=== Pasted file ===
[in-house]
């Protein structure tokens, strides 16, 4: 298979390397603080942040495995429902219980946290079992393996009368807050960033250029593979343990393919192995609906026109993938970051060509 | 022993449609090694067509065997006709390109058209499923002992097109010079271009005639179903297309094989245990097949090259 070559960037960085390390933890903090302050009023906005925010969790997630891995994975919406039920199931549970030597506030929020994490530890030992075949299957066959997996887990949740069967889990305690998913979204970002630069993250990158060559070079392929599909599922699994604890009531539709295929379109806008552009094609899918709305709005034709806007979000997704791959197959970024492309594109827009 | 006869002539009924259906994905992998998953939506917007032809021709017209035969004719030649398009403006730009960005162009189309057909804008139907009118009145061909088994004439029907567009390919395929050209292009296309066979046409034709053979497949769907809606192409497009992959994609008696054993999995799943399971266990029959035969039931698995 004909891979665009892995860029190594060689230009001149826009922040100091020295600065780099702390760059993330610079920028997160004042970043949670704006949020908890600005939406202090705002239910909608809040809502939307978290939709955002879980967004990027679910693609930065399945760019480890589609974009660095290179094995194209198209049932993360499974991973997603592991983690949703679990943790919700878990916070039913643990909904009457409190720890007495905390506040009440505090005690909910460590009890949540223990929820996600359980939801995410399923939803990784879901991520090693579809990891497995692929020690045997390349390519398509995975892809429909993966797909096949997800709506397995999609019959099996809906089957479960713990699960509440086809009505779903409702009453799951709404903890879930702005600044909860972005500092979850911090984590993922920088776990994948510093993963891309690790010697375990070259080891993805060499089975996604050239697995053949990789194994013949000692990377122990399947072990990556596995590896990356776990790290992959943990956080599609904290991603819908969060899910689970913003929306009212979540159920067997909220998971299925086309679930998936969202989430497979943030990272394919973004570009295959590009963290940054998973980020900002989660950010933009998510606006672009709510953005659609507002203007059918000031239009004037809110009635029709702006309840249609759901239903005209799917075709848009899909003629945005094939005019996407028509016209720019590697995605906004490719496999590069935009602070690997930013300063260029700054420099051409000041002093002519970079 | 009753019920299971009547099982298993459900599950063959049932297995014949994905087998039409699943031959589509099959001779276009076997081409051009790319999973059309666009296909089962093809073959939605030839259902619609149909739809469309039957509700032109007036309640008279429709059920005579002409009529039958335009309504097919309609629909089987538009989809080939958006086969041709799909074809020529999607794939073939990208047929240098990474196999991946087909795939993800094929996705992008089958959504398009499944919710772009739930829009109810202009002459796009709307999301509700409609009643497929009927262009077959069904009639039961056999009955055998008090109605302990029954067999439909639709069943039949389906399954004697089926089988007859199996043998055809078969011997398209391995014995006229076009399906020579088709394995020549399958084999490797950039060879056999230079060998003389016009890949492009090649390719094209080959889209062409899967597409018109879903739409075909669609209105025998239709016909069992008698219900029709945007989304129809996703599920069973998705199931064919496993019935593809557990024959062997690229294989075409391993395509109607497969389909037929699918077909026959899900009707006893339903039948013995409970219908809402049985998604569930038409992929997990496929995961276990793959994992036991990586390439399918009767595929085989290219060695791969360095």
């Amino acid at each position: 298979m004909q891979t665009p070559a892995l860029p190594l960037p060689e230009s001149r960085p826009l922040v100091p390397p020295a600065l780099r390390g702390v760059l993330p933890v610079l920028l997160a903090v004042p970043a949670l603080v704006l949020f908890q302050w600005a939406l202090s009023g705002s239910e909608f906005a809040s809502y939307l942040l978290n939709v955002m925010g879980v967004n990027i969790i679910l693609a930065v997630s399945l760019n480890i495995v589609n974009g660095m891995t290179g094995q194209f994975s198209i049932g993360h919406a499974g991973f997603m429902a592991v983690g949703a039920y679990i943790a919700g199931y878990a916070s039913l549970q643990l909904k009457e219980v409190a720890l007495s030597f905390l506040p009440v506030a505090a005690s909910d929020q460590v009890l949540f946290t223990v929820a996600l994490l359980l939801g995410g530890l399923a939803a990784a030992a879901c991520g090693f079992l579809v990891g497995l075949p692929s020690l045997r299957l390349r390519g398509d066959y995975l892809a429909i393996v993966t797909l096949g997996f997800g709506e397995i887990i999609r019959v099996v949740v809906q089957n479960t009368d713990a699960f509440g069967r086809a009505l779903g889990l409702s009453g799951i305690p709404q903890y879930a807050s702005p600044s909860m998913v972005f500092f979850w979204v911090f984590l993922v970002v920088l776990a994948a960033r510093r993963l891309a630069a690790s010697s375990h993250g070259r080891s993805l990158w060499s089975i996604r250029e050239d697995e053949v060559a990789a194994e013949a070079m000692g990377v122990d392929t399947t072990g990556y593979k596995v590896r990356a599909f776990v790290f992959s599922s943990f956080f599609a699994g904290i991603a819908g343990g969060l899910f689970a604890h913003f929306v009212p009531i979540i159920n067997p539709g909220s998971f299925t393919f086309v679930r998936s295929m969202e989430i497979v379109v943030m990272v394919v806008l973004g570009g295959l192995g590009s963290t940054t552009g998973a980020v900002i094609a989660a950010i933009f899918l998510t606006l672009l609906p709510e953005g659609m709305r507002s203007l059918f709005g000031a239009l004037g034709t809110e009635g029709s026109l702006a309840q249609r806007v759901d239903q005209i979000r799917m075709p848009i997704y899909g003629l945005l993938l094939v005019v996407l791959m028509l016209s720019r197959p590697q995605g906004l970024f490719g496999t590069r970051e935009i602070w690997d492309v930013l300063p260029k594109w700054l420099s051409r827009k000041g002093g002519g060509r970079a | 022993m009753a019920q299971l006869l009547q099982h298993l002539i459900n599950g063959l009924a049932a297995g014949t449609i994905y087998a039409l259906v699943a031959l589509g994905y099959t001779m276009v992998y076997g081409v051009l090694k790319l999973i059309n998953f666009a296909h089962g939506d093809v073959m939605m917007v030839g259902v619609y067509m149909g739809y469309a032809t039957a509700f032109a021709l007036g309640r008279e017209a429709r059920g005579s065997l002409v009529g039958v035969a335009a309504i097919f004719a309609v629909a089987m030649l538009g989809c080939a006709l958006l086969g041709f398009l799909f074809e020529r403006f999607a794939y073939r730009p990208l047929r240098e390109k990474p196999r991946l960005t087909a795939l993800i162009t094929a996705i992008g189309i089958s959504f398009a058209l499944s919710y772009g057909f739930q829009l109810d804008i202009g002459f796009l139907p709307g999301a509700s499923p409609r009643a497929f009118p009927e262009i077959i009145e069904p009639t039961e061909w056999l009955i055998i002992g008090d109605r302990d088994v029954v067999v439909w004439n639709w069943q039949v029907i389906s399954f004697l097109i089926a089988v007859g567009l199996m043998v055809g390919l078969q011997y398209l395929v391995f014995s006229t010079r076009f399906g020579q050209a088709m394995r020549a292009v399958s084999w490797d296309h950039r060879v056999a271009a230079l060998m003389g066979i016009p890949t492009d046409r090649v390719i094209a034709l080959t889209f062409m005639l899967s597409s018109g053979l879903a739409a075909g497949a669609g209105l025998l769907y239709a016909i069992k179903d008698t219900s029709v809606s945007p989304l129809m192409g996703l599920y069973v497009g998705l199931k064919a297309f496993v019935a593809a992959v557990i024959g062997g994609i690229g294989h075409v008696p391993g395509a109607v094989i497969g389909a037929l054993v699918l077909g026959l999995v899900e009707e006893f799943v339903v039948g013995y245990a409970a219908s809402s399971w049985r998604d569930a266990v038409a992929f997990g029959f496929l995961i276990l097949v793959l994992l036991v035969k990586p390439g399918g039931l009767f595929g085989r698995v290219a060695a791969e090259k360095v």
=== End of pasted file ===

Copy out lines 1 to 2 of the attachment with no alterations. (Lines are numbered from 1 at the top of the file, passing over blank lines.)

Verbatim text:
[in-house]
């Protein structure tokens, strides 16, 4: 298979390397603080942040495995429902219980946290079992393996009368807050960033250029593979343990393919192995609906026109993938970051060509 | 022993449609090694067509065997006709390109058209499923002992097109010079271009005639179903297309094989245990097949090259 070559960037960085390390933890903090302050009023906005925010969790997630891995994975919406039920199931549970030597506030929020994490530890030992075949299957066959997996887990949740069967889990305690998913979204970002630069993250990158060559070079392929599909599922699994604890009531539709295929379109806008552009094609899918709305709005034709806007979000997704791959197959970024492309594109827009 | 006869002539009924259906994905992998998953939506917007032809021709017209035969004719030649398009403006730009960005162009189309057909804008139907009118009145061909088994004439029907567009390919395929050209292009296309066979046409034709053979497949769907809606192409497009992959994609008696054993999995799943399971266990029959035969039931698995 004909891979665009892995860029190594060689230009001149826009922040100091020295600065780099702390760059993330610079920028997160004042970043949670704006949020908890600005939406202090705002239910909608809040809502939307978290939709955002879980967004990027679910693609930065399945760019480890589609974009660095290179094995194209198209049932993360499974991973997603592991983690949703679990943790919700878990916070039913643990909904009457409190720890007495905390506040009440505090005690909910460590009890949540223990929820996600359980939801995410399923939803990784879901991520090693579809990891497995692929020690045997390349390519398509995975892809429909993966797909096949997800709506397995999609019959099996809906089957479960713990699960509440086809009505779903409702009453799951709404903890879930702005600044909860972005500092979850911090984590993922920088776990994948510093993963891309690790010697375990070259080891993805060499089975996604050239697995053949990789194994013949000692990377122990399947072990990556596995590896990356776990790290992959943990956080599609904290991603819908969060899910689970913003929306009212979540159920067997909220998971299925086309679930998936969202989430497979943030990272394919973004570009295959590009963290940054998973980020900002989660950010933009998510606006672009709510953005659609507002203007059918000031239009004037809110009635029709702006309840249609759901239903005209799917075709848009899909003629945005094939005019996407028509016209720019590697995605906004490719496999590069935009602070690997930013300063260029700054420099051409000041002093002519970079 | 009753019920299971009547099982298993459900599950063959049932297995014949994905087998039409699943031959589509099959001779276009076997081409051009790319999973059309666009296909089962093809073959939605030839259902619609149909739809469309039957509700032109007036309640008279429709059920005579002409009529039958335009309504097919309609629909089987538009989809080939958006086969041709799909074809020529999607794939073939990208047929240098990474196999991946087909795939993800094929996705992008089958959504398009499944919710772009739930829009109810202009002459796009709307999301509700409609009643497929009927262009077959069904009639039961056999009955055998008090109605302990029954067999439909639709069943039949389906399954004697089926089988007859199996043998055809078969011997398209391995014995006229076009399906020579088709394995020549399958084999490797950039060879056999230079060998003389016009890949492009090649390719094209080959889209062409899967597409018109879903739409075909669609209105025998239709016909069992008698219900029709945007989304129809996703599920069973998705199931064919496993019935593809557990024959062997690229294989075409391993395509109607497969389909037929699918077909026959899900009707006893339903039948013995409970219908809402049985998604569930038409992929997990496929995961276990793959994992036991990586390439399918009767595929085989290219060695791969360095």